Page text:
I apologize in advance because this post contains another Book Bash story. Have I mentioned what a fantastical time I had??????
While there were lots of amazing authors at Book Bash there were a few I was super excited to meet. One of them was my girl crush Rebecca Donovan. Of course her line was long so while I was waiting I ended up standing (awkwardly) in front of Dina Silver's table. No one was at her table. I wondered at the time what these authors must think about the hoopla over certain authors while they sit there watching the spectacle around them. I smiled at her, said hi and picked up one of her books like I was really interested. After all I was stuck there, so why not make her feel better, right? She had three books on the table and you would have to know me, but right wrong or indifferent I usually say what is on my mind. I looked at her and said, " I know how this is going to sound, but are these the only books you have written." She laughed and said 'Yes, why?" I told her that her name sounded familiar, but I knew I hadn't read any of her books. At this point, I'm engaged and couldn't just walk away. Further discussion followed about her books and then lo and behold Rebecca Donovan herself leans over and tells me how amazing Silver is and that I should buy her books. Well.........how could I argue with that? Then Silver reeled me in with a deal. I could buy two of her books for $20. Sold! I picked One Pink Line and her other book that has a sequel. (not to be named in case I want to read & do a review later)
Cut to several weeks later where the book has been calling to me from my desk. So, I decided to pick it up and go for it. I read it in one sitting. It was kinda weird because I can't tell you the last time I read an actual book. The kind with real paper pages. Took me back and made me excited to move (in a week) and get all my books out of storage!
Back to the book......the story is told from dual perspectives. One is the mother Sydney whose life changes with the reading of two pink lines on a pregnancy test. Anyone who is a parent knows what that feels like. If you are lucky, you have a loving reliable partner to enter into that stage of life with you. Sydney wasn't that lucky. Like a lot of women Sydney didn't plan on getting pregnant. She didn't plan on having to tell the love of her life of her impending motherhood and the effect that will have on their lives. She didn't plan on having to tell her neurotic mother that she is pregnant and shaming her parents. The only thing that she planned is that once the line turned pink she was having that baby.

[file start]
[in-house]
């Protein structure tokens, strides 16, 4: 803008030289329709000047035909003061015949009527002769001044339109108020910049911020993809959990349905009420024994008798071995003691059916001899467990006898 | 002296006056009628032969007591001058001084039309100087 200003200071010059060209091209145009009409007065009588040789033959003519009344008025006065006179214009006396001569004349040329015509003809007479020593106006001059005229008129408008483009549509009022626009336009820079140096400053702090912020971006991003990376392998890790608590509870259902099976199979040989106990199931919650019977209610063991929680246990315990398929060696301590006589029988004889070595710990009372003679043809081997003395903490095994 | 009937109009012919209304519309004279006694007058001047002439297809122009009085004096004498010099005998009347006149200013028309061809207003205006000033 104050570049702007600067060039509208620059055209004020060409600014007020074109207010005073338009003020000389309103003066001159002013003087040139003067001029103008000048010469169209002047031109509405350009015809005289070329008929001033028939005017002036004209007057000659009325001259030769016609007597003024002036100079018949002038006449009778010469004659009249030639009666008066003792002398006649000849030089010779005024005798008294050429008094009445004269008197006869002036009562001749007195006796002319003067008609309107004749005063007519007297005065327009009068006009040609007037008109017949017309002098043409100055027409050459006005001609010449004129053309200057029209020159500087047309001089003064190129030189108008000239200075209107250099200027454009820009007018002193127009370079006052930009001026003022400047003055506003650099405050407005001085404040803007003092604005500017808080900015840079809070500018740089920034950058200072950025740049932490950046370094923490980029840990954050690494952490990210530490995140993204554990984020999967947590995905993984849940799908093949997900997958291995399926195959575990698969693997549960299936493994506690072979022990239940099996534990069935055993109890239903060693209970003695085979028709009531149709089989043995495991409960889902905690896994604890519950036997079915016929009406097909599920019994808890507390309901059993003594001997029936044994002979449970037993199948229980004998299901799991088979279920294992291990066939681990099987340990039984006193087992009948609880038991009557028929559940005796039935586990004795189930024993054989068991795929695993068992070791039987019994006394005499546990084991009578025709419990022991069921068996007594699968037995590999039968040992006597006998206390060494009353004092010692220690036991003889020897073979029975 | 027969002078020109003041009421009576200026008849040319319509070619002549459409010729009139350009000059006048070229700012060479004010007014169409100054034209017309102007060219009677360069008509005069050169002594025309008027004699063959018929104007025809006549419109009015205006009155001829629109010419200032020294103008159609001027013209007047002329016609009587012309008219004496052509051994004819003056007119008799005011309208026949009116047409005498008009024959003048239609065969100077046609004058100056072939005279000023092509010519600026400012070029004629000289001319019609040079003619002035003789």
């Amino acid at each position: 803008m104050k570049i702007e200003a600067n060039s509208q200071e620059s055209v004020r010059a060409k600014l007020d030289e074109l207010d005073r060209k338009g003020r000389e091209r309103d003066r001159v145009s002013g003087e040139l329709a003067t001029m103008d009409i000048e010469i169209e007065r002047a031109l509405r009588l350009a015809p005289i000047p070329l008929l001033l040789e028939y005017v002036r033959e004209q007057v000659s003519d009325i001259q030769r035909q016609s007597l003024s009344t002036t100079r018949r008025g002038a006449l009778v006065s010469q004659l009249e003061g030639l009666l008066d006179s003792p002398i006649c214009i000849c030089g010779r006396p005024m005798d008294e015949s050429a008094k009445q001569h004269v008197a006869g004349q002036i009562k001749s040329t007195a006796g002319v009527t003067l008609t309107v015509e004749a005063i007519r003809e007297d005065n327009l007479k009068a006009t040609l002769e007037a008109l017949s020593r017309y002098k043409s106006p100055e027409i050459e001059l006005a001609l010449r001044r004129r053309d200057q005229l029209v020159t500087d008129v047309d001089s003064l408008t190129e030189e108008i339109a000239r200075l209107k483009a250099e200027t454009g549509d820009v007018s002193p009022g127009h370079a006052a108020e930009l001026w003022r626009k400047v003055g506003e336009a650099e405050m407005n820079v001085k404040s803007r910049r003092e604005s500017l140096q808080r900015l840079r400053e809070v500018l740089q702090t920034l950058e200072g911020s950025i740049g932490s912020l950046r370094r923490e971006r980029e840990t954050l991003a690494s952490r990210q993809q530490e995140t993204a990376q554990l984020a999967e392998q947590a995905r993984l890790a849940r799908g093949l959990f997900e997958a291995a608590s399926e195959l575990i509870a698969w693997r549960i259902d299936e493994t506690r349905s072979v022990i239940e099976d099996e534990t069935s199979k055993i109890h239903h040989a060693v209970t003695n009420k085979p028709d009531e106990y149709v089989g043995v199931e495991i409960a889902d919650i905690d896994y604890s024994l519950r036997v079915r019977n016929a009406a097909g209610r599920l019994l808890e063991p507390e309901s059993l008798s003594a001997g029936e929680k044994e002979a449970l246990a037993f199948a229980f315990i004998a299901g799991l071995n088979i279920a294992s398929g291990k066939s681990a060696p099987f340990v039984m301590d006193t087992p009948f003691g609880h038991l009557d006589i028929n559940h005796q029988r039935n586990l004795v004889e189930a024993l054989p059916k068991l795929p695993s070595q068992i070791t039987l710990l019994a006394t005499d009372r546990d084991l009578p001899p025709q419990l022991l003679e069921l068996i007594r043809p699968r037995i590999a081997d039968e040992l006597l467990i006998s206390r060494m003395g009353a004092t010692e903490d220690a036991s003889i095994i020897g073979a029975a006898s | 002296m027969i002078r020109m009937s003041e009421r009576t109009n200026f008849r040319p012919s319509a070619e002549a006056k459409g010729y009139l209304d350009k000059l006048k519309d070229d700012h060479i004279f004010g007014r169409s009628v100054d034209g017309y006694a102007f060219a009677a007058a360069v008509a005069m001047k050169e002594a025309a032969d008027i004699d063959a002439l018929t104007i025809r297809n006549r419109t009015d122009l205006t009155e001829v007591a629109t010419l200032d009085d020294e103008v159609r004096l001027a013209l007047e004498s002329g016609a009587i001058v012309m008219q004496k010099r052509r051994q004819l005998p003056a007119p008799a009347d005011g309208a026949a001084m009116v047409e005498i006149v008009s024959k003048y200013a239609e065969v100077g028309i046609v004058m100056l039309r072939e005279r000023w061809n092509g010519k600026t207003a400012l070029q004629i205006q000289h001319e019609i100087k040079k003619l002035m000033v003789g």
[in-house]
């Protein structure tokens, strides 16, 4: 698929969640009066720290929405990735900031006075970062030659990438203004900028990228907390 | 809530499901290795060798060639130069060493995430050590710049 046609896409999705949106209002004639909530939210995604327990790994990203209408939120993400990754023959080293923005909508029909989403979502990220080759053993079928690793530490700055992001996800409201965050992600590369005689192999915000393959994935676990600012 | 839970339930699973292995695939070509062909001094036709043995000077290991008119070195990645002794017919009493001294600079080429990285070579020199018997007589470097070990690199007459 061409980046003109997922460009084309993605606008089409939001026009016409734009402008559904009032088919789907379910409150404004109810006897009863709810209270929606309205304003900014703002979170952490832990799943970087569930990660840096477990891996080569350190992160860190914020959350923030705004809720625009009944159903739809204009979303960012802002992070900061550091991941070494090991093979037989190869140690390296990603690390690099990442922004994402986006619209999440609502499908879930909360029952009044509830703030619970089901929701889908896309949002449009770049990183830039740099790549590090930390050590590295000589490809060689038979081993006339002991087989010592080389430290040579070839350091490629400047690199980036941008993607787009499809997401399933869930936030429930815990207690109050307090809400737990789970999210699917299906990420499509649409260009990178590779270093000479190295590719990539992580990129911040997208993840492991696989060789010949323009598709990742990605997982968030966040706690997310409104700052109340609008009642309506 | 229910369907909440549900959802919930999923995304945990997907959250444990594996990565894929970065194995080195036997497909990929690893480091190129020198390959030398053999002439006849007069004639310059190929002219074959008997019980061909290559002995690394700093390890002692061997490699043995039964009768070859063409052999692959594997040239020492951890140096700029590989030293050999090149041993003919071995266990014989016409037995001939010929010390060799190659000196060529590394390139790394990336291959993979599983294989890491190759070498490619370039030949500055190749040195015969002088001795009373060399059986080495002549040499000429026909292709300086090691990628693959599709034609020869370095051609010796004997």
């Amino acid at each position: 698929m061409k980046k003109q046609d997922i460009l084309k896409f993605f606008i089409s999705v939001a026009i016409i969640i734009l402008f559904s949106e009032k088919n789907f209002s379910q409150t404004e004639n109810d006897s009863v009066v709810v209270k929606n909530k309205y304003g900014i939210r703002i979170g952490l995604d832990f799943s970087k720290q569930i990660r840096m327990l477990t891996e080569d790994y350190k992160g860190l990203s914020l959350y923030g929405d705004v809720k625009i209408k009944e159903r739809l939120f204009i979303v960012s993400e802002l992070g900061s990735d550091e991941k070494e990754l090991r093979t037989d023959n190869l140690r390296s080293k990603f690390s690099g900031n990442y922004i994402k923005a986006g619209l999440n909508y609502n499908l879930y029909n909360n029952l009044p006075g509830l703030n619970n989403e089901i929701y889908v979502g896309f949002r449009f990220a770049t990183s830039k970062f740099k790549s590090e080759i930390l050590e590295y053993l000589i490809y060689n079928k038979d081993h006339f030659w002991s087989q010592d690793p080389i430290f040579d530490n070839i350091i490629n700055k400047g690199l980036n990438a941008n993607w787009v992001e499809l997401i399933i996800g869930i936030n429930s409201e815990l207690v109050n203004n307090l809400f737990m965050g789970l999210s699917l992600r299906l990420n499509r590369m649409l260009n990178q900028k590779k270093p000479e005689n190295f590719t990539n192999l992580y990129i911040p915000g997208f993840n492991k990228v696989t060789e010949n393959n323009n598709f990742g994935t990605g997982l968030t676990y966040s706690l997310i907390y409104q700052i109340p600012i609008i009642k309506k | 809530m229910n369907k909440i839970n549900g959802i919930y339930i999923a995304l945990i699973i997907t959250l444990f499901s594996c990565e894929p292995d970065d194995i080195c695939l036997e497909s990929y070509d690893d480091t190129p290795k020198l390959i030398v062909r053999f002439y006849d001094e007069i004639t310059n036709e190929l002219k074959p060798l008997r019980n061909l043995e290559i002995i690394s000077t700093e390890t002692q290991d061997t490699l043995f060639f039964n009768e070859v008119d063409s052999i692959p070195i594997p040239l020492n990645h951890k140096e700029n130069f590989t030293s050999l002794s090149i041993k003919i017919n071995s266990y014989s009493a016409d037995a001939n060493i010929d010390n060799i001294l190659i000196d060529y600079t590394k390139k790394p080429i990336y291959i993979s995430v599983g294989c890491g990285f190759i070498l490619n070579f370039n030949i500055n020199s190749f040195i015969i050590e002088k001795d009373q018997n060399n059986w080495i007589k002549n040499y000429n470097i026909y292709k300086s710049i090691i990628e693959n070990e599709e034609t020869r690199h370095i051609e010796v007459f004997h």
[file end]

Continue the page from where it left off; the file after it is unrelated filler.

The other perspective in the book is that of her daughter Grace. The questions begin when Grace takes Sex Ed. in school and realizes that the circumstances of her birth don't coincide with what she learned in class. This forces her mother to answer questions before she's ready and causes a rift between the two. Thankfully, as the years progress, and the more Grace learns, the rift is healed.
Reading this book, which is inspired by a real story, made me realize what a huge deal it is when you aren't born into a typical nuclear family. I was born to a married (man and woman) who are still married (to each other) to this day. Boring? Maybe, but there is also security in knowing who you are and who you belong to. I know that my story is not everyone's story and this book brings that to light.
I really really really enjoyed this book. You sympathize with Sydney even while cheering on her pro-life choice. You connect with Grace on her journey of self-discovery. Last but not least you fall in love with Sydney's husband and he gives you hope and faith that there are still 'good' guys in this (fictitious) world and that they don't always finish last.